Tennessee Surgical Quality Collaborative Says It Saves 533 Lives, $75 Million in Three Years

Tuesday, July 29, 2014

A unique collaborative of Tennessee surgeons, hospitals, and insurers, established in 2008 to share data, compare results, and improve outcomes, said it came up with impressive results to the American College of Surgeons National Surgical Quality Improvement Program (ACS NSQIP) National Conference in New York City this week.

Ten hospitals in the Tennessee Surgical Quality Collaborative (TSQC), including Erlanger Health System, the first Tennessee hospital to join the NSQIP and then participate in the collaborative, have reduced surgical complications by 19.7 percent since 2009, resulting in at least 533 lives saved and $75.2 million in reduced costs, officials said.

“It’s rare for three major stakeholders in healthcare—hospitals, surgeons, and insurers—to work together on measuring and improving the quality of surgical care in hospitals, but that’s exactly what the collaborative has accomplished,” explained Joseph B. Cofer, MD, FACS, of University Surgical Associates, and one of the authors of the study. “We also discovered that Tennessee hospitals have not only improved care, but sustained those improvements over time.”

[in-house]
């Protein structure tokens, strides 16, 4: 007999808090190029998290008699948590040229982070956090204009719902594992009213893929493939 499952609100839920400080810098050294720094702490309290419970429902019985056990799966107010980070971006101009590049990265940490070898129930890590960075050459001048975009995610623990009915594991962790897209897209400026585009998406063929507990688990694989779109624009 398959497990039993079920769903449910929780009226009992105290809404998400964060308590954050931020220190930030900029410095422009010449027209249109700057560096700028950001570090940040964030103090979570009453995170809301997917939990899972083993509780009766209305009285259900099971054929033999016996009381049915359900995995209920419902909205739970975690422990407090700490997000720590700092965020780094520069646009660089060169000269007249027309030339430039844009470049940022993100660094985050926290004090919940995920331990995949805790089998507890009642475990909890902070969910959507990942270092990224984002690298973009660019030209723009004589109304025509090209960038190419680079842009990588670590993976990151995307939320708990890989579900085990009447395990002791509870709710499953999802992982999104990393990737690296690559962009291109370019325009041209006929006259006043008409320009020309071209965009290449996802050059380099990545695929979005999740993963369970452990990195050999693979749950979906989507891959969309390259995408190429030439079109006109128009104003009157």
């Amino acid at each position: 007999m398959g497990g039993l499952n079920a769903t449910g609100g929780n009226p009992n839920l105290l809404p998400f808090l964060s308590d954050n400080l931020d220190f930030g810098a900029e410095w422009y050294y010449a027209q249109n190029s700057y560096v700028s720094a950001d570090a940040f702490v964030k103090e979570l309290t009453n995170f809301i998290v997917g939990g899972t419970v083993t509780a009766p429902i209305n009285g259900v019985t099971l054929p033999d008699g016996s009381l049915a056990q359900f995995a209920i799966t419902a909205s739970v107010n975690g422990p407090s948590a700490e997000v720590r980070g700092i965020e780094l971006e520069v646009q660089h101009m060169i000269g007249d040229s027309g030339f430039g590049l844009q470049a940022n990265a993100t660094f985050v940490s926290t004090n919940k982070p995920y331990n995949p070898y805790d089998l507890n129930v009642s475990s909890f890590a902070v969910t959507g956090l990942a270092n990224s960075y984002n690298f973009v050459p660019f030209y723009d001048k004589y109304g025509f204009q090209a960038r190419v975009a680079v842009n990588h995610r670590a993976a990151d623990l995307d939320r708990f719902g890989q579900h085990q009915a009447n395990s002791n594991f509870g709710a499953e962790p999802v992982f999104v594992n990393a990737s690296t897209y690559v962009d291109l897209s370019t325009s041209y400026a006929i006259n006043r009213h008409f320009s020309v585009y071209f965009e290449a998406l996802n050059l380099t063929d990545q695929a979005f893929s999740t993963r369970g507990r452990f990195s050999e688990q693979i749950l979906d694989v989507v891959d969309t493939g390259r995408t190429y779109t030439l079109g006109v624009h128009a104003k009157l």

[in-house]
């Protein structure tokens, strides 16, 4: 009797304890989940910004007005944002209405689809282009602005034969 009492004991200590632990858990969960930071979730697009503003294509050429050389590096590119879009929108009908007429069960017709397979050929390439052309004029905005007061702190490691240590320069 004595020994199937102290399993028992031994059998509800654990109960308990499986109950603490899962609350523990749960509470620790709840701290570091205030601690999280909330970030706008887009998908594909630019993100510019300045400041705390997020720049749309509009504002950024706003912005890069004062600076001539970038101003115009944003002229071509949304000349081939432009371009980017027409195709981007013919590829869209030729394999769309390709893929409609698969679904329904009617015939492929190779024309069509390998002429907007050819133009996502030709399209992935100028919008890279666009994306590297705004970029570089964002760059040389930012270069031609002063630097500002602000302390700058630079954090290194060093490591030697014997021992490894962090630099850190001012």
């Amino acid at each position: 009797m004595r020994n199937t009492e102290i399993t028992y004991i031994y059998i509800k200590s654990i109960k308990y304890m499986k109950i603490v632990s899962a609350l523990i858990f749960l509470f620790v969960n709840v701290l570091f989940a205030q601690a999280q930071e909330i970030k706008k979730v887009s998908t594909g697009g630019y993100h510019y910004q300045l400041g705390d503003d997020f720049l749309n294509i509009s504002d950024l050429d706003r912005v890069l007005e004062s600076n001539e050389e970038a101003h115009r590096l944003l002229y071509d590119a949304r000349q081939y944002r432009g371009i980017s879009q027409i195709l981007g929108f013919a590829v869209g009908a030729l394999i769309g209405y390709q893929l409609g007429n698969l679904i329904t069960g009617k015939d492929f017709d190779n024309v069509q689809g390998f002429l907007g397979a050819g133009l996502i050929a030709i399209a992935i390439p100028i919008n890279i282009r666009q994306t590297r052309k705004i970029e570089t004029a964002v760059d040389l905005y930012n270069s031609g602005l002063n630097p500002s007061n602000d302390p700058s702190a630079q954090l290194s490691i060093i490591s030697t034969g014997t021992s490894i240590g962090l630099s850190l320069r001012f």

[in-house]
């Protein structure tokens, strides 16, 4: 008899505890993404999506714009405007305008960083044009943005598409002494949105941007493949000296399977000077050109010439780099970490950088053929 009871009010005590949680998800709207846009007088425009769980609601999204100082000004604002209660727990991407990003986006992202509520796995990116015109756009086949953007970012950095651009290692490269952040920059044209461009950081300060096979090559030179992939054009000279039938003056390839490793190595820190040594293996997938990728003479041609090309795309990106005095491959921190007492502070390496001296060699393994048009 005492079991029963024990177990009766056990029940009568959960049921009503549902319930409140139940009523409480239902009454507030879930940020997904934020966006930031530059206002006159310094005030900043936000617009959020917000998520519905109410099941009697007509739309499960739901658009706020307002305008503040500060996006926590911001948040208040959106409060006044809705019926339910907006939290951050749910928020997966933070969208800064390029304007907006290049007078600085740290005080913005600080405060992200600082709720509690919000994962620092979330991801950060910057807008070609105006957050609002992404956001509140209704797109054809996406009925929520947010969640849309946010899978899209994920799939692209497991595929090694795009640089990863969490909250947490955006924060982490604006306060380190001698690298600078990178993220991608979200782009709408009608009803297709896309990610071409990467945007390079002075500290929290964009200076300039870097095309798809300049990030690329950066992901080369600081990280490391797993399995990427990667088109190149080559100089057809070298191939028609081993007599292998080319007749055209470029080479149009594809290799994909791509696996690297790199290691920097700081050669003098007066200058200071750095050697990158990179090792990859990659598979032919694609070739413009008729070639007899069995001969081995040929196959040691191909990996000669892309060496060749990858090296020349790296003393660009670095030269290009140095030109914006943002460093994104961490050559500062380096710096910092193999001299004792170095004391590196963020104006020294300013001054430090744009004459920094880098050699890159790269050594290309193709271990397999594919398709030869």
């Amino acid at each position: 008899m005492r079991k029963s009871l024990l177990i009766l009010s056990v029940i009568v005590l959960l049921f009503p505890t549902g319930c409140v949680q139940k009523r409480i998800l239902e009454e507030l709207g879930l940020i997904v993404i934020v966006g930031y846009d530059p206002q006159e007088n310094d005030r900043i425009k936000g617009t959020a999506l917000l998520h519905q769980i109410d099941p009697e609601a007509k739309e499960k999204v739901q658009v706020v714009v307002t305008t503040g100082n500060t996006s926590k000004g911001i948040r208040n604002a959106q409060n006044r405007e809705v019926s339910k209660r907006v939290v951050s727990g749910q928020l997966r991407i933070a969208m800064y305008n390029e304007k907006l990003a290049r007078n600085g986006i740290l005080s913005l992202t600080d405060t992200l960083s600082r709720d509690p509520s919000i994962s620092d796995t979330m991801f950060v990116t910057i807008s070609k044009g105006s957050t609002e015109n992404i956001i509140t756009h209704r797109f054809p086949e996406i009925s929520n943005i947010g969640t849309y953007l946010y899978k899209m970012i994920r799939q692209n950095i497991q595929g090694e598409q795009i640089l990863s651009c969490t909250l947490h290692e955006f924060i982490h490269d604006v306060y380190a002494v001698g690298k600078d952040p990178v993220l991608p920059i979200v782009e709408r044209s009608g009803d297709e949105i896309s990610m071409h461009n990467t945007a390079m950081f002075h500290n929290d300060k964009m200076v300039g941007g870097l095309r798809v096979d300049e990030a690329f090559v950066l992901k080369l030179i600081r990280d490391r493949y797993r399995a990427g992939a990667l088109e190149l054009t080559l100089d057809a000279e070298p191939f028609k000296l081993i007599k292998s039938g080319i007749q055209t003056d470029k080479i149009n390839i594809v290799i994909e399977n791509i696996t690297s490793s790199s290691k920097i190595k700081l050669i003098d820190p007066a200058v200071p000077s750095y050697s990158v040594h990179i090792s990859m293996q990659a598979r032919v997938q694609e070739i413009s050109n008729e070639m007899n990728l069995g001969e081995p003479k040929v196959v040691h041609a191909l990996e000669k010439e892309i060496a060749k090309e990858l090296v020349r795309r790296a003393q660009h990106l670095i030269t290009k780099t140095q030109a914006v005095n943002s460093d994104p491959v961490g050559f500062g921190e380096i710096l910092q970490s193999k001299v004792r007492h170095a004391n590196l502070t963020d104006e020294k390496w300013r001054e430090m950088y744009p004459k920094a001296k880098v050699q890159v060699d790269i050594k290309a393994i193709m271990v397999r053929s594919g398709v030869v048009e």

Between 2009 and 2012, ten TSQC hospitals collected clinical, 30-day outcomes data on more than 55,000 surgical procedures, and researchers examined rates of 17 types of surgical complications.  In 2012 another eleven Tennessee hospitals joined the TSQC.

Compared with complication rates in 2009, the 21 hospitals in the TSQC achieved 19.7 percent fewer postoperative occurrences, and the postoperative mortality rate dropped 31.5 percent. Hospitals prevented an estimated 3.75 deaths per 1,000 surgical procedures and avoided $75.2 million in excess costs. The collaborative saw improvements in 13 of the 17 types of complications, and nine improved significantly, including surgical site infections, pneumonia, and urinary tract infections. 

A study published in the Journal of the American College of Surgeons in 2012 showed the initial 10 TSQC members reduced complication rates and saved more than $8 million in excess costs from 2009 to 2010. This new study shows TSQC hospitals continued to improve in the years after the program was launched.